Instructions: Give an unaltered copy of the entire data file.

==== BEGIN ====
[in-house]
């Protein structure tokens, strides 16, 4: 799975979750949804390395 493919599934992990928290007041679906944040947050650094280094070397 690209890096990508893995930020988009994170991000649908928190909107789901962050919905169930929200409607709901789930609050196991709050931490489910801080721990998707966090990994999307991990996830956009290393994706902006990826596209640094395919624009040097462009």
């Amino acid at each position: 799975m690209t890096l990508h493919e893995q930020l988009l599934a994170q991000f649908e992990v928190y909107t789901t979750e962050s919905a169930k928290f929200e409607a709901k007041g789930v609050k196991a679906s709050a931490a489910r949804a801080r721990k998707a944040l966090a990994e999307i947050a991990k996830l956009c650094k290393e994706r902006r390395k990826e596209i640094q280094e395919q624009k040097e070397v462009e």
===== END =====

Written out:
[in-house]
């Protein structure tokens, strides 16, 4: 799975979750949804390395 493919599934992990928290007041679906944040947050650094280094070397 690209890096990508893995930020988009994170991000649908928190909107789901962050919905169930929200409607709901789930609050196991709050931490489910801080721990998707966090990994999307991990996830956009290393994706902006990826596209640094395919624009040097462009």
């Amino acid at each position: 799975m690209t890096l990508h493919e893995q930020l988009l599934a994170q991000f649908e992990v928190y909107t789901t979750e962050s919905a169930k928290f929200e409607a709901k007041g789930v609050k196991a679906s709050a931490a489910r949804a801080r721990k998707a944040l966090a990994e999307i947050a991990k996830l956009c650094k290393e994706r902006r390395k990826e596209i640094q280094e395919q624009k040097e070397v462009e």